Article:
"Vy, for von hondred thaler I will land dem safe in Mancheoneal Bay; but how shall ve manage, Villiamson? De cabin vas point yesterday."
The Scotch negro nodded. "Never mind; I dare-say the smell of the paint won't signify to the gentlemen."
The bargain was ratified; we agreed to pay the stipulated sum, and that same evening, having dropped down with the last of the sea-breeze, we set sail from Bocca Chica, and began working up under the lee of the headland of Punto
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Canoa. When off the San Domingo Gate, we burned a blue-light, which was immediately answered by another in-shore of us. In the glare we could perceive two boats, full of men. Any one who has ever played at snapdragon, can imagine the unearthly appearance of objects when se en by this species of firework. In the present instance it was held aloft on a boat-hook, and cast a strong spectral light on the band of lawless ruffia ns, who were so crowded together that they entirely filled the boats, no part of which could be seen. It seemed as if two clusters of fiends, suddenly vomited forth from hell, were floating on the surface of the midnight sea, in the midst of brimstone flames. In a few moments our crew was strengthened by about forty as ugly Christians as I ever set eyes on. They were of all ages, countries, complexions, and tongues, and looked as if they had been kidnapped by a pressgang as they had knocked off from the Tower of Babel. From the moment they came on board, Captain Vanderbosh was shorn of all his glory, and sank into the petty officer while, to our amazement, the Scottish negro took the command, evincing great coolness, energy, and skill. He ordered the schooner to be wo re as soon as we had shipped the men, and laid her head off the land, then set all hands to shift the old suit of sails, and to bend new ones.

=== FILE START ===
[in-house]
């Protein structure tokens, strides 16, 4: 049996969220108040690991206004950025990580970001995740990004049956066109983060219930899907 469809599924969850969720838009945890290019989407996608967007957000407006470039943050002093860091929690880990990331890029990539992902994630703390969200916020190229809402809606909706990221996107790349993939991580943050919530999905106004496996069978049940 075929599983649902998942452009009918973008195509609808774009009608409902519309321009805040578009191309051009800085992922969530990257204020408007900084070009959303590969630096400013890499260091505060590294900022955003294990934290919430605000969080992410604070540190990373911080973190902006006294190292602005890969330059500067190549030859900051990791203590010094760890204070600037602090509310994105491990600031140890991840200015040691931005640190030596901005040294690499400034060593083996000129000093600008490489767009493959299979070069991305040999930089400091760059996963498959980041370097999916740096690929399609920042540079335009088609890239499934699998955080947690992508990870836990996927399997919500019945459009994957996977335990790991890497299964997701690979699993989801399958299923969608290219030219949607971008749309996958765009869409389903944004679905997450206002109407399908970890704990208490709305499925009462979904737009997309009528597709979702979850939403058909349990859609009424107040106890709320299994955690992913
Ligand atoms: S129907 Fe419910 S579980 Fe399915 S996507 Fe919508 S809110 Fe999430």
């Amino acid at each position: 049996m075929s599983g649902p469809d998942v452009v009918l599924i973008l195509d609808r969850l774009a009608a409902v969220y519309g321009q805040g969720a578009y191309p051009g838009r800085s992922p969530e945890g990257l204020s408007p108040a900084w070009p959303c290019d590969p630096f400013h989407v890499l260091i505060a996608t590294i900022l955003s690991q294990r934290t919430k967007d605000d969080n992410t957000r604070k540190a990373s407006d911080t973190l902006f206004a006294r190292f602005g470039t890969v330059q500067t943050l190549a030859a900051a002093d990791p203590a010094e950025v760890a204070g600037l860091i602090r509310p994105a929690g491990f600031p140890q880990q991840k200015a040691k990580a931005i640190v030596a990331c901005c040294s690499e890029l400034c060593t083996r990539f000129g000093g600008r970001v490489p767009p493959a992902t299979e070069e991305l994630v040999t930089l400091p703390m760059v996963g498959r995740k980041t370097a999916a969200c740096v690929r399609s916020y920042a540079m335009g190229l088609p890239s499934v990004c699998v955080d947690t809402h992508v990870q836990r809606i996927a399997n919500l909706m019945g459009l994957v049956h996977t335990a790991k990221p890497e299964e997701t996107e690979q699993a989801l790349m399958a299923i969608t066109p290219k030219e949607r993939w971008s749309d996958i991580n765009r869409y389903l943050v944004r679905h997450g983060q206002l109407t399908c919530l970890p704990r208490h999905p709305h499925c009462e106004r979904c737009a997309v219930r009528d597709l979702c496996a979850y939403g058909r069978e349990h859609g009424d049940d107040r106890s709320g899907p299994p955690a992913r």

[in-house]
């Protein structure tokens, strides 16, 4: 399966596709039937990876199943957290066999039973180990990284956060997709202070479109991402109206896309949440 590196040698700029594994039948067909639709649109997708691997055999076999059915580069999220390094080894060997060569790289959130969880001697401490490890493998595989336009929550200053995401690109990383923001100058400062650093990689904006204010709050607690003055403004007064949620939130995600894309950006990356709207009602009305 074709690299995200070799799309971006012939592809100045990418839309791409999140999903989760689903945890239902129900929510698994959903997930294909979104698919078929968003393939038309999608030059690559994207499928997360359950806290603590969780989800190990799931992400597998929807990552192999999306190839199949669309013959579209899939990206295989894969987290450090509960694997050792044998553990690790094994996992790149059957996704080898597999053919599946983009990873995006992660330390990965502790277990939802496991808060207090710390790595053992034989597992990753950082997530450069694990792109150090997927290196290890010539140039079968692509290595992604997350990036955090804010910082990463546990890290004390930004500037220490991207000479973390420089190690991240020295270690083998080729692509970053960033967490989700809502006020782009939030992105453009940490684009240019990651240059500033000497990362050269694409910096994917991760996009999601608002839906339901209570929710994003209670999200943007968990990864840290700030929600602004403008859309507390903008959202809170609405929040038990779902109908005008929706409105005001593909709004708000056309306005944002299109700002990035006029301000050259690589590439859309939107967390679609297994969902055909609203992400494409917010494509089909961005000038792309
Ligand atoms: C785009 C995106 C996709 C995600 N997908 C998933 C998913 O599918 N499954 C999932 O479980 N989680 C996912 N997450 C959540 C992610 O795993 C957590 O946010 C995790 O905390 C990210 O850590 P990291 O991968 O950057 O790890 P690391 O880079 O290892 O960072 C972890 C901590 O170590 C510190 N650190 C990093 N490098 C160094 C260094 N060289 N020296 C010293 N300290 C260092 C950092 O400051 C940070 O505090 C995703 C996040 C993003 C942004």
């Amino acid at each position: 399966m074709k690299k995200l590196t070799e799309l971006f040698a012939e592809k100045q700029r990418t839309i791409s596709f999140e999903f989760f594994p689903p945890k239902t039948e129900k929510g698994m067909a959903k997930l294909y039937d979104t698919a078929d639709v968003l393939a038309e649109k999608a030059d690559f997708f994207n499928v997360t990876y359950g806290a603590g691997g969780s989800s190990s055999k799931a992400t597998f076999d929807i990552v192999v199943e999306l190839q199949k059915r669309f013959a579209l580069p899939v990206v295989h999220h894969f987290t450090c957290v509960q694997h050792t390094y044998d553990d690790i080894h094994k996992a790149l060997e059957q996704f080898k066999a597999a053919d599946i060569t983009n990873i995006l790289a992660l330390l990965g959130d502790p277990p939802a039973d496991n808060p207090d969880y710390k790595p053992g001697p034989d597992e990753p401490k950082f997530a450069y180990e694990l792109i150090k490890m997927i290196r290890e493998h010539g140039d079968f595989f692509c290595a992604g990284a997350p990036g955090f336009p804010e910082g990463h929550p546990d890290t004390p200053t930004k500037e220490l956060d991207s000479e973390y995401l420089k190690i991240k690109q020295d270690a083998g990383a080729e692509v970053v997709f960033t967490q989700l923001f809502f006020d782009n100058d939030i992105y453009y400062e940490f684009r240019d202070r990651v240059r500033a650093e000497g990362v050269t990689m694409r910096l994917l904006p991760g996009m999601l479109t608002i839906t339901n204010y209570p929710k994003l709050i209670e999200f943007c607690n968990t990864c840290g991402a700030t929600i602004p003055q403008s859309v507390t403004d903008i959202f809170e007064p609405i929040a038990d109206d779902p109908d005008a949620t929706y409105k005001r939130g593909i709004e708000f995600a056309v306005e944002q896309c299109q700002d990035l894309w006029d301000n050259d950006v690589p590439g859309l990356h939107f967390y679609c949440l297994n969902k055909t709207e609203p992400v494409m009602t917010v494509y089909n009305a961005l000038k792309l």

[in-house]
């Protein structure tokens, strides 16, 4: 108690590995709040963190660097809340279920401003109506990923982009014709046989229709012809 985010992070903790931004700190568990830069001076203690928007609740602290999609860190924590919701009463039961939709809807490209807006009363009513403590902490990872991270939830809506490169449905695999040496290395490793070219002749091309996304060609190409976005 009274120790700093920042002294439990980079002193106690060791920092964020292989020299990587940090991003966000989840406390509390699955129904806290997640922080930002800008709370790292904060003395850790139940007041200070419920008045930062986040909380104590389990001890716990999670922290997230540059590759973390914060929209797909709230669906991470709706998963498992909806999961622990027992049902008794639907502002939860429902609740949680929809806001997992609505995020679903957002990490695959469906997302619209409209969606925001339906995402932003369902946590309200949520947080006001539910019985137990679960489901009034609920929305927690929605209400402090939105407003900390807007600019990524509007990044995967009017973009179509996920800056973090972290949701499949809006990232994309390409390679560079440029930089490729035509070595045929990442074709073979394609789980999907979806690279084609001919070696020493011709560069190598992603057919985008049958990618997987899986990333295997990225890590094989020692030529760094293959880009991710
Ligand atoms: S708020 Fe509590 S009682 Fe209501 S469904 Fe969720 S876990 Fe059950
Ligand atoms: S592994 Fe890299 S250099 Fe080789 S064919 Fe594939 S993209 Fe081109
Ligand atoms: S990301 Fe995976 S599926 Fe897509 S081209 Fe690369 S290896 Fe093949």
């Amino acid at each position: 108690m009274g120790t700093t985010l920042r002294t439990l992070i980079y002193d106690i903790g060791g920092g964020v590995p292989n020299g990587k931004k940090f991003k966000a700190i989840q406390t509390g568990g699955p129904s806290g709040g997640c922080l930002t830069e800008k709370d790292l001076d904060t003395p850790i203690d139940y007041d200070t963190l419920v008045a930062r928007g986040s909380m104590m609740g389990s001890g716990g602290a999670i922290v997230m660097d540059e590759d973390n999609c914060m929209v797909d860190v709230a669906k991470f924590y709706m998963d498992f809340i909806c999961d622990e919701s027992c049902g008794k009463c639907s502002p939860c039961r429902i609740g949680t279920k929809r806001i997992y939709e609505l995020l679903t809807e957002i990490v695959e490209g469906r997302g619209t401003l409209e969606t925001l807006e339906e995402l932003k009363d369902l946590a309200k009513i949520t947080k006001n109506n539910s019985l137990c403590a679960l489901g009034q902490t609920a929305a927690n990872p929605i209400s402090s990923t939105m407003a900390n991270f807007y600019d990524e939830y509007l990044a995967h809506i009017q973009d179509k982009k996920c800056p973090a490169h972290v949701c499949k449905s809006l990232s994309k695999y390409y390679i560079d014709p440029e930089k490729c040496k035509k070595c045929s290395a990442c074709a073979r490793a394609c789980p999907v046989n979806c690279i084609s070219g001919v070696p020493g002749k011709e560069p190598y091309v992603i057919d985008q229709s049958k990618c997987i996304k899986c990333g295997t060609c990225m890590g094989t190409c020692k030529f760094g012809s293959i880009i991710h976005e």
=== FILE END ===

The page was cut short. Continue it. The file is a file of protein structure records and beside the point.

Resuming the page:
"Why did you not shift your canvas before we starte d?" said I to the Dutch captain, or mate, or whatever he might be.
"Vy vont you be content to take a quiet passage and hax no question?" was the uncivil rejoinder, which I felt inclined to resent, until I remembered that we were in the hands of the Philistines, where a quarrel would have been worse than useless. I was gulping down the insult as well as I could, when the black captain came aft, and, with the air of an equal, invited us into the cabin to take a glass of grog. We had scarcely sat down before we h eard a noise like the swaying up of guns, or some other heavy articles, from the hold.
I caught Mr. Splinter's eye—he nodded, but said nothing. In half an hour afterwards, when we went on deck, we saw by the lig ht of the moon twelve eighteen-pound carronades mounted, six of a side, with their accompaniments of rammers and sponges, water-buckets, boxes of round, grape, and canister, and tubs of wadding, while the coamings of the hatchways were thickly studded with round-shot. The tarpaulin and lumber forward had disappeared, and there lay long Tom, ready levelled, grinning on his pivot.